Naval War College considers impact of U.S. shale oil exports

By Patrick C. Miller | April 12, 2017

The potential impact of American shale oil exports on sea control and foreign policy were discussed this month at a U.S. Naval War College (NWC) symposium in Newport, Rhode Island.

Sarah Emerson, president of Energy Security Analysis Inc. (ESAI) located in Wakefield, Massachusetts, presented a paper entitled “U.S. Shale is Back and the Crude Migration to the East Resumes.” As the managing principal of ESAI’s petroleum and alternative fuels practice, she’s developed many of the company’s analytical tools for assessing the oil market and forecasting oil prices.

Emerson was a member of a four-person panel which discussed geo-economics and maritime security. Because the global economy depends on reliable maritime access, naval power is considered essential to keeping the international economic system open.

“The U.S. shale boom, the OPEC response, the unshackling of Iran, the investment in Iraq, and the ensuing period of low oil prices have revealed more clearly than ever the resource plenty that defines the oil markets,” Emerson wrote in her paper.

“At the same time, the ongoing effort to mitigate air pollution locally and climate change globally are continuing to pull renewable fuels into power generation and making transportation more energy efficient, albeit perhaps not for the moment in the U.S.,” she continued. “This means the expansion of global oil demand is slowing. Peak demand is an overstatement, but slowing demand growth is a certainty.”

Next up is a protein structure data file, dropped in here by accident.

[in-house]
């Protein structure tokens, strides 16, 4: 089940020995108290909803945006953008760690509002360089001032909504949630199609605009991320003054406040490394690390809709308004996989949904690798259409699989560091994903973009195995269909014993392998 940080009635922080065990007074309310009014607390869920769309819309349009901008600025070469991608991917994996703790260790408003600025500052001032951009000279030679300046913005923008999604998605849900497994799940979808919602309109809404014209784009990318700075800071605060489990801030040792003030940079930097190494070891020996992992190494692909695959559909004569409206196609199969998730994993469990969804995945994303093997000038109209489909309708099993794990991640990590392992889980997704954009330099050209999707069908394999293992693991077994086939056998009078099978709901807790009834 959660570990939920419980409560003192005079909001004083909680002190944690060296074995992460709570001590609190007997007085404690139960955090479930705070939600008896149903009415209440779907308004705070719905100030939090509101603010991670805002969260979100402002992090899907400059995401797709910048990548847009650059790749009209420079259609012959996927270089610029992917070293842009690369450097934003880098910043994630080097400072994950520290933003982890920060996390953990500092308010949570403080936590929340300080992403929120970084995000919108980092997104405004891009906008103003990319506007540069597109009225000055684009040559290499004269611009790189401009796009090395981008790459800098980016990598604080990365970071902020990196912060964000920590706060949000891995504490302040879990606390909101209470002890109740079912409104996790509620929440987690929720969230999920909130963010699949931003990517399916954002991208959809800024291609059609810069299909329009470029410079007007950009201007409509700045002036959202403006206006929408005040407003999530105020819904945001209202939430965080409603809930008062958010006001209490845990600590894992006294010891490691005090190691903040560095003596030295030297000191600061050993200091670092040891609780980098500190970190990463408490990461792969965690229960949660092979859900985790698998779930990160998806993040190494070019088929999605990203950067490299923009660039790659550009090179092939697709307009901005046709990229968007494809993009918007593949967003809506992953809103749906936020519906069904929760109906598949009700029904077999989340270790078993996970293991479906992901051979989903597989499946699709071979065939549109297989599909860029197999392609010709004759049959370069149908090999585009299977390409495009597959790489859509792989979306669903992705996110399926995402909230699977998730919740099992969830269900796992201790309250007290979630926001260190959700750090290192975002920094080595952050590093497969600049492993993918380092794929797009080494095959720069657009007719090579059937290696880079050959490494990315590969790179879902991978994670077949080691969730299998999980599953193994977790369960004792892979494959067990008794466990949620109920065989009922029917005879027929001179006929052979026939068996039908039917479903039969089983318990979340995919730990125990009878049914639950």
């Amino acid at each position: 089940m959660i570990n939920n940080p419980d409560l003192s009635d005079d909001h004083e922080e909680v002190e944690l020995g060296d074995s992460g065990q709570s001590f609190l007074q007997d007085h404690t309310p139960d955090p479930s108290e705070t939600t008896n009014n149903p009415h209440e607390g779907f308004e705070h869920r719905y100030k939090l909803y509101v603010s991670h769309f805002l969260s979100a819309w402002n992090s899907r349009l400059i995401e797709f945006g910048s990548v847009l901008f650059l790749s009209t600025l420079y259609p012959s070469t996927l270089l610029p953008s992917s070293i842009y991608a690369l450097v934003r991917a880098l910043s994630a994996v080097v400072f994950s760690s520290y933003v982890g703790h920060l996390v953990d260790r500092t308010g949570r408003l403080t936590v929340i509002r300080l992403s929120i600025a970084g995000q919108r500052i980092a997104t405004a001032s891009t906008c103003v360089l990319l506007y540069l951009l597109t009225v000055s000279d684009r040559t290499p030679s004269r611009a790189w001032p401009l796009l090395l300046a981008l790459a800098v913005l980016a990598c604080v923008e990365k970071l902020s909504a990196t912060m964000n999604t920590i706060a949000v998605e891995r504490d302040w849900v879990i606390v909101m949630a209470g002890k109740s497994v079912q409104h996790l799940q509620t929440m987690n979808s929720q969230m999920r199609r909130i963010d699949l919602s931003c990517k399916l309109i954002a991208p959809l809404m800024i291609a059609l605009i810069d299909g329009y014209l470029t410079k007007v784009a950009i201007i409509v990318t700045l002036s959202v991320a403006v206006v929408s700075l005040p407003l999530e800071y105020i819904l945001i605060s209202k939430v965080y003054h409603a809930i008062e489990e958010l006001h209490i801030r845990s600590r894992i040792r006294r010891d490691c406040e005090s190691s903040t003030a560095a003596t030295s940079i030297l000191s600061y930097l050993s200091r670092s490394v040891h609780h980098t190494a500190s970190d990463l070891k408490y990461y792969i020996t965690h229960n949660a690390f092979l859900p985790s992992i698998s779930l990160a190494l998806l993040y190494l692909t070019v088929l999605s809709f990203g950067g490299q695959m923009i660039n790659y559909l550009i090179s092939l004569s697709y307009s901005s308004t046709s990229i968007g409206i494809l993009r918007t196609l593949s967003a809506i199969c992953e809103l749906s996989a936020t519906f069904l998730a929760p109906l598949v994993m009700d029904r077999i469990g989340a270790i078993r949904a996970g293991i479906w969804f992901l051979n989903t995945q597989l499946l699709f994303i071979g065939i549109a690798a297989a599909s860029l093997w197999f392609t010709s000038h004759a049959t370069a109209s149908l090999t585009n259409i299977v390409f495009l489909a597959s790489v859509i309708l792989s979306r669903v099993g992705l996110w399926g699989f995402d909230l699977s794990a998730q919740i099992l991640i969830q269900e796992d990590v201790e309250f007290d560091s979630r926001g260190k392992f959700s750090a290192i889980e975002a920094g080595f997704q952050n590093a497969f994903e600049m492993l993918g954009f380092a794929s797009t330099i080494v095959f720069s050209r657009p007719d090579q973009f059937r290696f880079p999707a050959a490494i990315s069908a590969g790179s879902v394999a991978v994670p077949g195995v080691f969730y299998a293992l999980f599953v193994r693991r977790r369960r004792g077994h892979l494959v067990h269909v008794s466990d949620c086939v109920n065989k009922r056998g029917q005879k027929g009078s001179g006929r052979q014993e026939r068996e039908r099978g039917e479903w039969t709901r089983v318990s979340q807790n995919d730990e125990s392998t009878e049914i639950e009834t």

The ample supply of oil and the weak demand growth has two major implications, according to Emerson.

“The first is that oil will stay relatively inexpensive absent a significant geopolitical event or events. Consuming countries will hang on to oil even if the pace of demand growth is slowing. Oil’s place in the energy mix is a more secure than it was at $100 per barrel,” she wrote.

“The second is that oil investment will cluster in the sweetest spots with investment dollars pooling in the regions were costs are lowest. In short, oil will be an affordable source of energy that still requires waterborne transport between key production and consuming regions,” Emerson added.

She noted that following a slowing of growth in the U.S. shale market, increased oil prices caused production to increase. She predicted a resumption or acceleration of crude’s migration to Asia, which means Latin America, Africa, Russia and the Middle East will look to Asia to absorb their excess crude supplies.

“Asia certainly will grow its crude appetite, but within a global market of ample supply chasing modest demand,” Emerson wrote. “In the meantime, greater volumes of waterborne petroleum products and liquefied natural gas will add to the transport of energy by sea.”

The symposium was attended by academics, security experts, historians and policymakers who also examined the impact of technology, contested seas and maritime partnerships on sea control.

“The U.S. Navy plays an important role in ensuring freedom of navigation and global trade,” said Derek Reveron, a NWC professor in the National Security Affairs Department who chaired the event. “Conference participants discussed the challenges on the high seas and capabilities required to achieve sea control.”